Immigration, income inequality and stochastic dominance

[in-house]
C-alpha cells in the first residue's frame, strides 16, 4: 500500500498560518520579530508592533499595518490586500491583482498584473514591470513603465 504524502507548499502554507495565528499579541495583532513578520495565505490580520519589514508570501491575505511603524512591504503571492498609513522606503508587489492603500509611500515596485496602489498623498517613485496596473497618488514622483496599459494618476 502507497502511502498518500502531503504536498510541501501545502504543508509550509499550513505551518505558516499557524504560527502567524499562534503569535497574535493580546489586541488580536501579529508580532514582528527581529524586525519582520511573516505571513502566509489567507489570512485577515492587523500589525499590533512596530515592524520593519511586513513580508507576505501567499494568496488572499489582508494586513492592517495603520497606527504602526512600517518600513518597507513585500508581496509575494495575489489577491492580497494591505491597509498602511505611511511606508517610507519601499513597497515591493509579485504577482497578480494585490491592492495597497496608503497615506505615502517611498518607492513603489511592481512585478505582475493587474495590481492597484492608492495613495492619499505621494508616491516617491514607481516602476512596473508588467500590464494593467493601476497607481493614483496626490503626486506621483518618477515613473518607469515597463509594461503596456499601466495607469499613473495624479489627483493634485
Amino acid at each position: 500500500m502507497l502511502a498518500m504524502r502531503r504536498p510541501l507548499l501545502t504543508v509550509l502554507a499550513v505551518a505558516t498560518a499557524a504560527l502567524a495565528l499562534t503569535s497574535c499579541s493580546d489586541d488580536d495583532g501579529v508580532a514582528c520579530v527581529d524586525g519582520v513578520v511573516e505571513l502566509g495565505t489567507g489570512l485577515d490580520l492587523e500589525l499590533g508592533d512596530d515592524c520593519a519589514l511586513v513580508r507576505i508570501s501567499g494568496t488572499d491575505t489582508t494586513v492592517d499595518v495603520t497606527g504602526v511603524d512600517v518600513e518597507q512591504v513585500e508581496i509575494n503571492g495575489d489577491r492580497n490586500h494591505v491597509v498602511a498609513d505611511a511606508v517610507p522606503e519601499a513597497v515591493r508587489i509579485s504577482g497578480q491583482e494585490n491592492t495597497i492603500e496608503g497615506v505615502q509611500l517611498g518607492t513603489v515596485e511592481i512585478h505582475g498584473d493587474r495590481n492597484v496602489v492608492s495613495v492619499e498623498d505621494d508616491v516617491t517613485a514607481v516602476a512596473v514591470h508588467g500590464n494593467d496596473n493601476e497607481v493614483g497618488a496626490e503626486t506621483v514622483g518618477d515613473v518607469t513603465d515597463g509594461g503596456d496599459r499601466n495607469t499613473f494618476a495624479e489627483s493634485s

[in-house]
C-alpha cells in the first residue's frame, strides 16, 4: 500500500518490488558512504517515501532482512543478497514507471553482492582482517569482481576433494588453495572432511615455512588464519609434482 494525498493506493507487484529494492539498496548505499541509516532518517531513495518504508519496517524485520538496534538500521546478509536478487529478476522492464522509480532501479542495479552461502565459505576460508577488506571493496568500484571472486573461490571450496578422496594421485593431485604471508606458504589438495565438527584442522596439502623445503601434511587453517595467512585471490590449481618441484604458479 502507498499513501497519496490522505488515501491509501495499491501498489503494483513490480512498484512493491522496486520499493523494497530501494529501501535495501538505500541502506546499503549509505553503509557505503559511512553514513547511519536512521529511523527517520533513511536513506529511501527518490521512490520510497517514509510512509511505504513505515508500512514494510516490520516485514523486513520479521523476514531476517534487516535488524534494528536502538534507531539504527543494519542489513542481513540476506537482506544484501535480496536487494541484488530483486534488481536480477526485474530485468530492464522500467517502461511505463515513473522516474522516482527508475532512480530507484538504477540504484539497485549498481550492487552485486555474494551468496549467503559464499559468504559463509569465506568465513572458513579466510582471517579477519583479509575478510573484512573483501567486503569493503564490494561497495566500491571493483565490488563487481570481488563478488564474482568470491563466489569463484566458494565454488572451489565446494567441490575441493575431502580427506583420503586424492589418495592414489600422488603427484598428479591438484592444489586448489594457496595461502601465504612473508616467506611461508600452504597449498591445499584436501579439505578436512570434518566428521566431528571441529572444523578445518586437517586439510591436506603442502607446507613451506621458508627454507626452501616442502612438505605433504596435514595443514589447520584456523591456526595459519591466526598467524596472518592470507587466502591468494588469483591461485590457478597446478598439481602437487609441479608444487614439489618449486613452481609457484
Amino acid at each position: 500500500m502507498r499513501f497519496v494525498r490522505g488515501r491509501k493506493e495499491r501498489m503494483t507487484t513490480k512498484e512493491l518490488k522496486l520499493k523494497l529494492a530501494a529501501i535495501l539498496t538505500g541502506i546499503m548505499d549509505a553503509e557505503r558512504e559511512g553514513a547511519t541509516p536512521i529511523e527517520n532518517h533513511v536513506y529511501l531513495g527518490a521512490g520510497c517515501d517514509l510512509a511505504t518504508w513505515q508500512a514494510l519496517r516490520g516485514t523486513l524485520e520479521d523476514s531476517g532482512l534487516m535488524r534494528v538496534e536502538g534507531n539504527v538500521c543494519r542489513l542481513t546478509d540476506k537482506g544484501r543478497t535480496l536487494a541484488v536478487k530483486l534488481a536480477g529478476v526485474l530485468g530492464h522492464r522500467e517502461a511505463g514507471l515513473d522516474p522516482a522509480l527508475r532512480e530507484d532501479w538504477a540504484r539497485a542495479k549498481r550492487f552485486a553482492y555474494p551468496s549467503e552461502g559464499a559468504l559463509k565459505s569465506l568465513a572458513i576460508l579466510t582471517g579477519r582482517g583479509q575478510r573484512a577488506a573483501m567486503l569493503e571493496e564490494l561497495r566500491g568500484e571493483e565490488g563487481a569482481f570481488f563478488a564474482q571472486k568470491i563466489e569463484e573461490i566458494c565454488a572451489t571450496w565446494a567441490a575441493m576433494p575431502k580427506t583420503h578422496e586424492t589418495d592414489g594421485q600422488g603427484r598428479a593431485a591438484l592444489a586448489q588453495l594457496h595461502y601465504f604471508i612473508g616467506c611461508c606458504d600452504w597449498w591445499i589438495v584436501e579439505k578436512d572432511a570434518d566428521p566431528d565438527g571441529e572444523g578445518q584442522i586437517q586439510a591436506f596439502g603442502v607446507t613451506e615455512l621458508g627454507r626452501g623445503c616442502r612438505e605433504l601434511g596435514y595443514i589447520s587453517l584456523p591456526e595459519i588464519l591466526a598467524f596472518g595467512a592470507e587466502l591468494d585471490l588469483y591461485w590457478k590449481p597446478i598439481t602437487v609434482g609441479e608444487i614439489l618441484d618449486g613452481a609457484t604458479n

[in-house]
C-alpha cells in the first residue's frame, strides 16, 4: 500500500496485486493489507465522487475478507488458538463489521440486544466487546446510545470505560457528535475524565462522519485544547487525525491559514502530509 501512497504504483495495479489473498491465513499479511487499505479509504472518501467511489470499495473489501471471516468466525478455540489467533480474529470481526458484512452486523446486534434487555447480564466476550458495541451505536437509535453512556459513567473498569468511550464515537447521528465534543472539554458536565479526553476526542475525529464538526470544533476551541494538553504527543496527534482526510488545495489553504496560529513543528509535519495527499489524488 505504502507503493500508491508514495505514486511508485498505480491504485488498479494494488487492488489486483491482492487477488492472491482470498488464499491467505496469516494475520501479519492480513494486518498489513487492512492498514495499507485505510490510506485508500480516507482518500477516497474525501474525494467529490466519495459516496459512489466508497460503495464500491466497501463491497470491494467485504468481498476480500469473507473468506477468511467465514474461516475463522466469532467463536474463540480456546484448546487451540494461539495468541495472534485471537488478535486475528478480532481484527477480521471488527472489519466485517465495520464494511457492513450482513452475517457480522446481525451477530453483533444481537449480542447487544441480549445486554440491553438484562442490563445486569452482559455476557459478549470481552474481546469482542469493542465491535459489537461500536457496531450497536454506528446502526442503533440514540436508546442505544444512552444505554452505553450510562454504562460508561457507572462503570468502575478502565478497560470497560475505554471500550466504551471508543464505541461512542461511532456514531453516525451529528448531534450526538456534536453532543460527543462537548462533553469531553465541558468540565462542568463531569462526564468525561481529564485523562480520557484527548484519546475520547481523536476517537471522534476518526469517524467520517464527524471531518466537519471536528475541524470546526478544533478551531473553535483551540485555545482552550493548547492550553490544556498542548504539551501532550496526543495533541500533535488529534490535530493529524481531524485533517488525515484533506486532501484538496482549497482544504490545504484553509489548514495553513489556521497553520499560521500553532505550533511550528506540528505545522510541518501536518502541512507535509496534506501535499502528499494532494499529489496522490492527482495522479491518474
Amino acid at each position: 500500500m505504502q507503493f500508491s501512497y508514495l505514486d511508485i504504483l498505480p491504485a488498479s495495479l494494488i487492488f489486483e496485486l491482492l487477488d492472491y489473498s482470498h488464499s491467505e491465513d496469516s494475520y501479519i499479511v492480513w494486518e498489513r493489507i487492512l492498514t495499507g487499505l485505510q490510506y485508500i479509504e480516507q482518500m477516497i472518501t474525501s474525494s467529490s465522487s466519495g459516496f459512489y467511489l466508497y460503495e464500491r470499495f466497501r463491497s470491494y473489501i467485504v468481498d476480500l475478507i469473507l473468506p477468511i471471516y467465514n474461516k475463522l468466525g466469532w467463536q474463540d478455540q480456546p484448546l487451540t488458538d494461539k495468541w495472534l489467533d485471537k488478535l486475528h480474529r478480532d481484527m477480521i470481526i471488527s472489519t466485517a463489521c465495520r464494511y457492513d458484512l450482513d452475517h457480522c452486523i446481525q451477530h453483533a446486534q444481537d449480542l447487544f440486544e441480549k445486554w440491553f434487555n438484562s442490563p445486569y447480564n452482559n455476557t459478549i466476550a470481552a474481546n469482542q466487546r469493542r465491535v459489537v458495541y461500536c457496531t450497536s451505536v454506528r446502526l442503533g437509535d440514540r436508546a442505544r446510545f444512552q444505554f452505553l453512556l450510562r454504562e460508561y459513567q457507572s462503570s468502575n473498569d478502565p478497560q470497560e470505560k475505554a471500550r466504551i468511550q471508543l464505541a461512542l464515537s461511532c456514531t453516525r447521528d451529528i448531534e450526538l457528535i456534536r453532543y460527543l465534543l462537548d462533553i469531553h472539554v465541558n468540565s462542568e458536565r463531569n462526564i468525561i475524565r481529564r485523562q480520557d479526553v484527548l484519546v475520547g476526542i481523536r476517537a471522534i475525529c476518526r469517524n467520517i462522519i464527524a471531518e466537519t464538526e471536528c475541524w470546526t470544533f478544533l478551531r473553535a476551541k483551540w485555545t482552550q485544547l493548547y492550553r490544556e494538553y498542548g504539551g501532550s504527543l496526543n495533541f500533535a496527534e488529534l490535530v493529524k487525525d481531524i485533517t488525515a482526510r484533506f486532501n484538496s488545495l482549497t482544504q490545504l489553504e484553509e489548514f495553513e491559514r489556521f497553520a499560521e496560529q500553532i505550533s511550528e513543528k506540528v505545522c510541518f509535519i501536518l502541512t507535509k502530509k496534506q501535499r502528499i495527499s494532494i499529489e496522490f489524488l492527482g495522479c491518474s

Income inequality and immigration are two important issues with welfare and policy implications which have long been debated across the political spectrum. This dissertation ventures to shed light on some of the important questions related to income inequality and immigration, such as: What is the current level of inequality among immigrant cohorts; what are the determinants of income inequality of immigrants in the United States; how does the income inequality of immigrants change over time; and what is the impact of immigration on the income distribution of the United States? A cross-sectional regression analysis indicates that the variation in income inequality among immigrant cohorts can be explained by a wide range of variables such as median income, education, age, gender, deprivation, geographical dummies, and visa status. Moreover, the analysis demonstrates that immigrant cohorts exhibit substantial progression in their income inequality over time. The results suggest that the initial level of inequality of recent immigrants in comparison to the U.S. is the most important factor explaining the variation in inequality dynamics. More precisely, immigrant cohorts that have inequality that is remarkably different than the host country's inequality exhibit a faster improvement in equality and they follow a more rapid convergence path to the host country's inequality. Finally, the counterfactual effects of immigrants are investigated by decomposing the surveyed sample of more than three million respondents into natives and immigrants. Income inequality of the population is then calculated in the presence and in the absence of each immigrant cohort. The difference between these figures is presented as the distributional effects of immigrants on U.S. income inequality. The results are striking. Even after controlling for the size of the immigrant cohorts, several other factors are found to be significant for the counterfactual effects of immigrants. The immigrant cohorts that have very low and very high income compared to the U.S. average income have disequalizing effects. The findings of this dissertation provide essential information to policymakers. Based on these findings, immigrants can better be evaluated and immigration policy can be redesigned.